Survive and Thrive
Such periods tend to be periods of consolidation. Companies are wiped out. Those that survive have a bigger share of the market, or niche, or opportunity once the economy starts growing.
I mentioned we’re in Niagara-on-the-Lake. We’re friends with the owners of Classic Cars here. They’ve continued to thrive and extend their services from winery tours, to transport for seniors, to airport drops, to London cabs, to wedding parties in vintage cars or Limos and more. They’ve set up packages with partners throughout the region. All around them, competitors with dodgy drivers, uncertain standards of hygiene, lacking any initiative or a service mindset or heartset for that matter, have closed down. Even good companies, without imagination and edge, have found it hard to be profitable. But these guys thrive, and deserve to. They exhibit what the founder of Maersk, A.P. Moller called, “constant care”.
That said, every company tends to think they are the ones that will survive. And they can become antagonistic to any input that suggests that they are heading in the opposite direction (see the last newsletter, “fear of feedback”). And so they over-invest in things that are peripheral to their business, their own style gets more swaggering and magisterial, naysayers are shut out, politics and infighting predominate, and thus giants disappear into the sands of time.
So indeed, it’s a great time to distinguish yourself. But that means a renewed zeal as to the core of what you offer, humility in the face of contrary facts – though always with the courage to face them and the imagination to transcend them, and rallying and engaging your team to execute relentlessly and consistently where it matters most.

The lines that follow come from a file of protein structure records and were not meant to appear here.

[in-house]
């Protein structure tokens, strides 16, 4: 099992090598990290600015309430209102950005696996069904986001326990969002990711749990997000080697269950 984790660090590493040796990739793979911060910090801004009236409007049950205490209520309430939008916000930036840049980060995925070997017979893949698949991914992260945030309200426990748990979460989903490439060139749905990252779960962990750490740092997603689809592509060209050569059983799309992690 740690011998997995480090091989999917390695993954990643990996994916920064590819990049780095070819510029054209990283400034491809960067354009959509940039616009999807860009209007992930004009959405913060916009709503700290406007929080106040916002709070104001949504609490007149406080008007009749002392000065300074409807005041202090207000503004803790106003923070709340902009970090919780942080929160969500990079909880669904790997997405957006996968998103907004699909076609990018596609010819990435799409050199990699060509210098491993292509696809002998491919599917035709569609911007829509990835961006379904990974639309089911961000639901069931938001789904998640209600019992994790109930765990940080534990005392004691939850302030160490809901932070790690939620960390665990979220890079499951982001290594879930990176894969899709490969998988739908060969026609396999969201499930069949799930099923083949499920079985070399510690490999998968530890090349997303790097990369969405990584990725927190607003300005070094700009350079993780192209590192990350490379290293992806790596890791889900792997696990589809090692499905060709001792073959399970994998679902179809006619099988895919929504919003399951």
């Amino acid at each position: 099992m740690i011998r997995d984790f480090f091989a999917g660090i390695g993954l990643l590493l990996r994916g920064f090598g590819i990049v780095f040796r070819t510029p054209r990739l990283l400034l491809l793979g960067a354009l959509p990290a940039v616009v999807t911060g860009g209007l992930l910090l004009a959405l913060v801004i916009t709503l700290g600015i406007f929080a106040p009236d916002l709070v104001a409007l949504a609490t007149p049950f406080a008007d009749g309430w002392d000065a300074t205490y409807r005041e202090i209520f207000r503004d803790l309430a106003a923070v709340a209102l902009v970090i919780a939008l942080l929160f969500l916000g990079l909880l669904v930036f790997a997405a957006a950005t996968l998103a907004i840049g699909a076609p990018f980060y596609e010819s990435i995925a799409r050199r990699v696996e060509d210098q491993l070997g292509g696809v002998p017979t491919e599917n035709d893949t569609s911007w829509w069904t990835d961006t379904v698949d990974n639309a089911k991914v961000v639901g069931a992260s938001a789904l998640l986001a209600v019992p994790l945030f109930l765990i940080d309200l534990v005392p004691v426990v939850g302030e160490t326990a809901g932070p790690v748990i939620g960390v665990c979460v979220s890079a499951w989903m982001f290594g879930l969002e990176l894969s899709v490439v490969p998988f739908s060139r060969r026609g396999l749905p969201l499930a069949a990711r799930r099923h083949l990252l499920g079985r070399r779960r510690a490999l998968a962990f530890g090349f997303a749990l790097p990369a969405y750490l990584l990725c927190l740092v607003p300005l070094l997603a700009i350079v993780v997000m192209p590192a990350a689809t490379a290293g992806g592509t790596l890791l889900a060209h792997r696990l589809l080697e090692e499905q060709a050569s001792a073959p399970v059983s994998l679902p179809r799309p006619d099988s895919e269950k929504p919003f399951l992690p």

New Times, New Responses
Everything is to some extent cyclical. But dividends in the fourth quarter of 2008 were cut more than in any quarter since Standard & Poor’s started keeping track in 1956. The Bank of England has cut interest rates to their lowest levels in the Bank’s 311 year history! Even China pumped in close to $600 billion in stimulus spending, a new adventure for the People’s Republic to be sure.
Equally though, not all panic made sense. Some in mainstream personal care companies in businesses like soaps, shampoos, laundry, went into a galvanic panic as if they were issuers of sub-prime mortgages or owners of luxury condos in Florida. People are still buying these things. In fact, they haven’t downgraded as much as expected here either. People tend to protect small mercies in their life, and getting the shampoo you really want, even if it’s pricier, may be a small dignity we opt to afford ourselves.
In the restaurant world, people ARE spending less. But we’ve got to be careful. The financial testosterone we were all on is unlikely to be replicated. So if restaurants that were used to people buying $500 bottles of wine, benchmark against that, they will perpetually dissatisfy their own expectations of success. That was froth, that was the Gold Rush. We’re not going to see it’s like for a while. We have to re-set what “success” means in light of more sober, but hopefully more sustainable realities.
The legendary hotelier, Kurt Wachtveitl, a good friend, stepped down from his extraordinary stewardship of The Oriental Bangkok after some 42 years as General Manager. In addition to this meltdown, Thailand has been buffeted by political unrest leading to airport closures, street strikes and more. Despite that, the Oriental was doing quite a bit better than its competitors, though being far below where it had been in 2008.
Kurt rightly told his Board and shareholders, “We’ve been around for over 130 years. We can panic because of these results, cut corners, and while we’ll do a bit better, we’ll no longer be The Oriental (despite Mandarin Oriental’s attempt to re-brand it, for those of us who know it, it’ll always be The Oriental). So we can jettison 130 plus years, or we can make our peace with this one. And then we can take aim at the next 130.”